in Analysis and Commentary

WSOC: Trans lives are good fodder for ratings

Charlotte news station WSOC must think that the lives of transgender people are good fodder for ratings. What else would explain their willingness to report on a transgender Concord doctor’s decision to affirm her gender?

On Wednesday, WSOC reported on the Concord doctor’s gender affirmation, which had been shared with her patients via a letter written from her and another letter written from Carolinas Healthcare Systems.

The Wednesday report follows two days this week in which WSOC has almost relentlessly pursued inaccurate, unbalanced and prejudiced coverage of local LGBT-inclusive ordinance changes. Their reports have inaccurately described the effects of the ordinance and unfairly spread prejudices regarding transgender people — particularly linking them to predators.

Related commentaries:
WSOC’s biased reports favor transphobia, Feb. 10
Where WSOC failed, other stations excelled, Feb. 11

The report on the doctor was relatively tame, though, compared to the kind of fear-mongering WSOC spread via Facebook and their on-air reports on Monday and Tuesday. I’d like to hope that all the community members who have been calling WSOC had an effect on the station’s ability to show more nuance in their report on the doctor.

Still, there are major problems and concerns left unaddressed by WSOC.

First, they’ve yet to apologize for or take down their Monday Facebook post, which insinuated that transgender women were merely men in dresses and linked them to predators. And they’ve yet to apologize for or retract their on-air reports, which were factually inaccurate and continued to show bias against transgender people.

And, despite the seeming nuance in their Wednesday report on the doctor, there are important questions WSOC must answer:

Why did you pursue this story?
Viewers aren’t told why WSOC pursued the story. The station originally reported on the story online, citing only the letter from Carolinas Healthcare. Their later on-air report also cited a letter from the doctor. But, how did they come about this information? Did a patient bring the story to them? Viewers deserve to know what prompted the story? A complaint? The on-air report gives us no answer, as it’s clear WSOC had to travel to the doctor’s office to speak to patients; patients didn’t come to WSOC.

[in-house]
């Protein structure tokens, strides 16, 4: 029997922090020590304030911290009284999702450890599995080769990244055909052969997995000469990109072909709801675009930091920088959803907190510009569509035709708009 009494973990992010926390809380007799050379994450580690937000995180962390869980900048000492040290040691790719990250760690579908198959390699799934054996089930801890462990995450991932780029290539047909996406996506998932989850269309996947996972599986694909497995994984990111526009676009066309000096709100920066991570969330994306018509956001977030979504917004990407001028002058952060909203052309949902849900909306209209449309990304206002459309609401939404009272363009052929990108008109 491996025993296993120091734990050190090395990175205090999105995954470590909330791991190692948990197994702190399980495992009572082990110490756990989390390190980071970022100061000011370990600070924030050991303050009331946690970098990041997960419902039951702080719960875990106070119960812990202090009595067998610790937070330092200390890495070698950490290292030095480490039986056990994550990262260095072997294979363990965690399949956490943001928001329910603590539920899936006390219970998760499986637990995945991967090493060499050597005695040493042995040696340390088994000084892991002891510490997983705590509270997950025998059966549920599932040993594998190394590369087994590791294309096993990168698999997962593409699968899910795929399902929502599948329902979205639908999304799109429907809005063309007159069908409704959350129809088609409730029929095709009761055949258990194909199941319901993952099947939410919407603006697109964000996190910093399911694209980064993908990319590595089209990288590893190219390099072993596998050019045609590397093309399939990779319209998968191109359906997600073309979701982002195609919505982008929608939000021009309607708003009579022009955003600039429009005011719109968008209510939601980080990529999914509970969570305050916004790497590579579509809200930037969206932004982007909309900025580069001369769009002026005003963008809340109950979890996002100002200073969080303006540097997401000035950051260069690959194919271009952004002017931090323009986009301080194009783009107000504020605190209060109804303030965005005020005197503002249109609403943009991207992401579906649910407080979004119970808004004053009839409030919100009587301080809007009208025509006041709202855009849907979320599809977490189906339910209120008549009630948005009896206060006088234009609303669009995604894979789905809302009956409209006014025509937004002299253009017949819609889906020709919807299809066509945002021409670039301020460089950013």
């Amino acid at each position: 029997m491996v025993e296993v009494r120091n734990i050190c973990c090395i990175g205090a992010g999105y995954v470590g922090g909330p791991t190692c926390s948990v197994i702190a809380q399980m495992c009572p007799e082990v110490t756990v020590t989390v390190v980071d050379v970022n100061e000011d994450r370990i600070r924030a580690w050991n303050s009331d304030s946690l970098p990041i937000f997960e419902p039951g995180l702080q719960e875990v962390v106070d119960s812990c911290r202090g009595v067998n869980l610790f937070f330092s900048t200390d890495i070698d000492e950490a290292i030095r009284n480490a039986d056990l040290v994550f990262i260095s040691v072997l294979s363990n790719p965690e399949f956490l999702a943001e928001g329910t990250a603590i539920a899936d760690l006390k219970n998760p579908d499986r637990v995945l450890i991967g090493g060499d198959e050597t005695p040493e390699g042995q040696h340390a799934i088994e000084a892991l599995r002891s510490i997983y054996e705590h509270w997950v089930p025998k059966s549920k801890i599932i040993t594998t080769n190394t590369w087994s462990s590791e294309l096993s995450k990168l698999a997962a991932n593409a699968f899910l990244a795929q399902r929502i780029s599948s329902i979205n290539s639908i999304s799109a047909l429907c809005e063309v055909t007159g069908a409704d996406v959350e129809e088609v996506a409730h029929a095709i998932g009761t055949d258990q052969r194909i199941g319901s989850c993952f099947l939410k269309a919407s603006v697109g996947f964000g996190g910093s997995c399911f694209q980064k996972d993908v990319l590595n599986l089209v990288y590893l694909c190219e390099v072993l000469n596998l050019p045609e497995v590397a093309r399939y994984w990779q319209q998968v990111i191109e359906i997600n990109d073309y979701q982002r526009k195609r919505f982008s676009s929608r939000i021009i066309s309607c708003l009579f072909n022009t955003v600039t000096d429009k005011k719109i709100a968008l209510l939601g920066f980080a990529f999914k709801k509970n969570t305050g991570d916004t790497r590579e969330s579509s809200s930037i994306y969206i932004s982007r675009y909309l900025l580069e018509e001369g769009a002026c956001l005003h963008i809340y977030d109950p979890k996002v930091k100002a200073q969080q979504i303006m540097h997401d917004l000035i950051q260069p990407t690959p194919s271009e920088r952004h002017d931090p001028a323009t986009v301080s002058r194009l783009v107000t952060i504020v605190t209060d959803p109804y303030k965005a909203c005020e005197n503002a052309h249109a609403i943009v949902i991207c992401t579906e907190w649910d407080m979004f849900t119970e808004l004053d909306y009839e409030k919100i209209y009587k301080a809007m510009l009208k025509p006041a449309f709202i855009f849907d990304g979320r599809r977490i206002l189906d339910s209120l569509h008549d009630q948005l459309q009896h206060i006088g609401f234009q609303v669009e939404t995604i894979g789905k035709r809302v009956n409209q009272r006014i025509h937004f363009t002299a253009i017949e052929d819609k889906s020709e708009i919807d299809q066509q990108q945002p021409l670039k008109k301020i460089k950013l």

Why was this news?
Why did WSOC report on this matter at all? Does WSOC report on every medical or personal decision made by other doctors or professionals in town? This particular doctor’s gender affirmation was a personal matter, which she chose to share with her own clients and patients. Why is this a matter of concern to the metro area’s more than 2.3 million people?

Did WSOC speak to the doctor?
We don’t know. WSOC doesn’t tell us if they tried to reach out to her and she isn’t quoted by WSOC, outside of her remarks lifted from her letter. As far as I can tell, the story was a standalone piece, with no input from the doctor and with her not given the opportunity to represent her life on her own terms and merit. As I’ve stated already this week: Trans people are people, not issues to be debated in their absence.

Has WSOC not yet taken any effort to understand transgender people and issues?
It doesn’t seem the station has. I’ve heard from others who have done interviews with them that they continue to victimize those who would actually harm trans people, and villainize trans folks. At least one reporter has referred off-camera to trans folks as “transexuals” and gay folks as “homosexual.” Minor offenses, for sure, but key indicators that the station lacks any good awareness or insight on LGBT people. And, during their on-air report on Wednesday, it showed, with gay anchor — yes, the irony; a gay man is one of the station’s lead anchors — describes the doctor’s gender affirmation as “in the process of transforming from a man to a woman.”

Why did WSOC misgender the doctor?
It’s clear in the letters WSOC has access to that the doctor is “currently undergoing” her gender affirmation. The Carolinas Healthcare letter even opts not to use any gender-specific pronouns at all. Yet, WSOC flashes a photo of the doctor on the screen, uses her male name and male pronouns. Again, all indicative that the station does not understand and has done little to understand trans issues or people.

Why are you still sensationalizing trans people?
The on-air report was far more nuanced that any other trans- or LGBT-related report the station has aired this week. But, WSOC couldn’t resist to jump at the opportunity to throw in some kind of sensationalism.

“A local pediatrician is going through the transition from man to woman,” anchor Blair Miller said in a short promo before a commercial break, followed by a shortened clip quoting a woman, “When we found out, we went ahead and switched.”

Oh My! Why!? Why did she switch!? Does she have a problem with the doctor now? Is she mad or upset? Is she transphobic?